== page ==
The ‘Cross-Border Testing: Lessons Learned’ report noted that “several of the applicant firms have faced considerable hurdles related to securing the necessary partners outside their home markets”, and Stephen mentioned similar issues: “There were questions early on, about whether or not we want to work with a different firm in each market.” According to the GFIN evaluation, this was a particular problem for regtech firms “who need to be partnered with a regulated financial services firm in order to participate in a regulator’s domestic sandbox.”

Experimentation by regulators is meant to be bounded by time and geography and monitored regularly, but caution by large financial companies taking part in the pilot has raised questions about how long cohorts of the sandbox should be. As Stephen pointed out, “...the financial institutions are necessarily and rightly cautious, conservative and slow moving when it comes to trialling an innovative technology, and particularly where that technology is one that is driven by sensitive internal data.” The question of the length of the scheme may also concern the difficulty of understanding different laws and regulations.

On the difficulties that GFIN faced, Stephen said that “trying to put this thing together with [many] moving parts… is unavoidably something that's just going to take time” but thought that any further pilot could be improved by giving the participating startups more opportunities to meet and network with one another, perhaps raising common understanding of different markets.

Developing understanding

Running experimental schemes with innovating firms should help regulators to learn how to reduce the regulatory burden on innovation. Following the first year of operating the network, GFIN released a Cross-Border Testing: Lessons Learned report, relaying a number of issues with the first trial of the cross-border pilot, which was prematurely halted. These challenges included a lack of applications from large or international firms; a shortage in applicant firms’ understanding of the services regulated or services provided by participating authorities; the difficulty that firms faced in finding partners; and their struggle in moving from proof of concept to proof of value.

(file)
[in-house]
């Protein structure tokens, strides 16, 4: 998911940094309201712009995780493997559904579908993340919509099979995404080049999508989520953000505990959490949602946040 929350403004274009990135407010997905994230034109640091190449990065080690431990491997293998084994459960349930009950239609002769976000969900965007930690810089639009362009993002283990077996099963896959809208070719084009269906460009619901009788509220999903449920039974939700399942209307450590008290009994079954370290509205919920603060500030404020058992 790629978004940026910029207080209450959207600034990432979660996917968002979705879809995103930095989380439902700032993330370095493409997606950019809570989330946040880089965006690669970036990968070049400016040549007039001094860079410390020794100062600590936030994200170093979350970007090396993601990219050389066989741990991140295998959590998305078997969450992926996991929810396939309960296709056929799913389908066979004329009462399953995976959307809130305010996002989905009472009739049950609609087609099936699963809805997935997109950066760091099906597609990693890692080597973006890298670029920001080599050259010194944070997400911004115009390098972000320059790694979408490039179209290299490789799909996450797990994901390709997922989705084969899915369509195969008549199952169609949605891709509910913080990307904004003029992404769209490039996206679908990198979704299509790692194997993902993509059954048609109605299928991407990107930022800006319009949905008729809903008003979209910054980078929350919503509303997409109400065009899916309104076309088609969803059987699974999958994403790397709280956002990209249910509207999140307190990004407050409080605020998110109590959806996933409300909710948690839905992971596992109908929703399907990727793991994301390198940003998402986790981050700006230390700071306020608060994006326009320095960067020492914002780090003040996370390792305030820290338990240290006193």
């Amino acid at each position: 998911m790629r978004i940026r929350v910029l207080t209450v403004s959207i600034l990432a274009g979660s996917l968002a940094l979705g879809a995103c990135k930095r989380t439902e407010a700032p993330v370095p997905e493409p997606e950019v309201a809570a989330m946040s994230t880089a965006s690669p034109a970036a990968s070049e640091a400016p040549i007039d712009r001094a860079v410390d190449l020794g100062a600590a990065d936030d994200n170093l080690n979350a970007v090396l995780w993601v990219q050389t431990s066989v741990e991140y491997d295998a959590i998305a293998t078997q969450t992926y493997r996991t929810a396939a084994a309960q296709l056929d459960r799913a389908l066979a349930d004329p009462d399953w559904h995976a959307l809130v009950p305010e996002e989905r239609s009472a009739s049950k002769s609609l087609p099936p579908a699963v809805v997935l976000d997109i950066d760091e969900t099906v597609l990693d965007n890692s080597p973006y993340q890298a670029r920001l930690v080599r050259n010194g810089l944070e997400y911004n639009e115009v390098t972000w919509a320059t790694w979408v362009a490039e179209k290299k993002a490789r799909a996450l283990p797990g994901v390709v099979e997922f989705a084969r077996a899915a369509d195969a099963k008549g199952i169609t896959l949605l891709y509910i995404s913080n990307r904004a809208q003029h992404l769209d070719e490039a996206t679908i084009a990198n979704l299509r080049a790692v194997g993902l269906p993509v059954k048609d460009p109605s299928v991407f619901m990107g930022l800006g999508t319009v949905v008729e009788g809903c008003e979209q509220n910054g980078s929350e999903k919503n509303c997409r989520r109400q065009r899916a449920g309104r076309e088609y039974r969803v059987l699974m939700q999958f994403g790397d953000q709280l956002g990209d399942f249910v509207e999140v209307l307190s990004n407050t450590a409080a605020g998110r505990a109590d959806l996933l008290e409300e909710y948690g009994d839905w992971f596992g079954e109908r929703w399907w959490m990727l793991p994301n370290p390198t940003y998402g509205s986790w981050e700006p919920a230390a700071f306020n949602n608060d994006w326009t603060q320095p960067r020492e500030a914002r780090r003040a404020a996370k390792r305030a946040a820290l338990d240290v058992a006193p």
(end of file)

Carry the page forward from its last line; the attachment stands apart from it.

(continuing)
In order to address these issues, GFIN announced a number of steps they were undertaking. To address the gap in understanding of a participating regulator’s authority, GFIN is developing a regulatory compendium. The compendium will document the types of activity regulators can support, which should make the complex landscape easier to understand. They believe a better website will provide a single mechanism to communicate with the market and will be more useful to prospective members and observers. With the addition of these changes, a future cross-border pilot should provide a better environment for safe and informed experimentation for fintech firms in international jurisdictions.

Final thoughts

The challenges faced by the Global Financial Innovation Network in its first attempt of a cross-border pilot, speaks to wider complications of international regulatory cooperation. The pilot was an experiment, which meant those leading it were heading into unknown territory. IRC is an under-explored area that holds promise as a mechanism to increase the ease at which regulators and firms can cooperate across borders in order to bring more innovative services to market. This promise can only be achieved, or even ruled out as a viable option, if more experimentation such as GFIN’s cross-border pilots takes place. Any new experiment needs to apply the lessons from GFIN, namely that a significant amount of planning needs to go into the process to coordinate and provide the information that firms and regulators need in order to collaborate.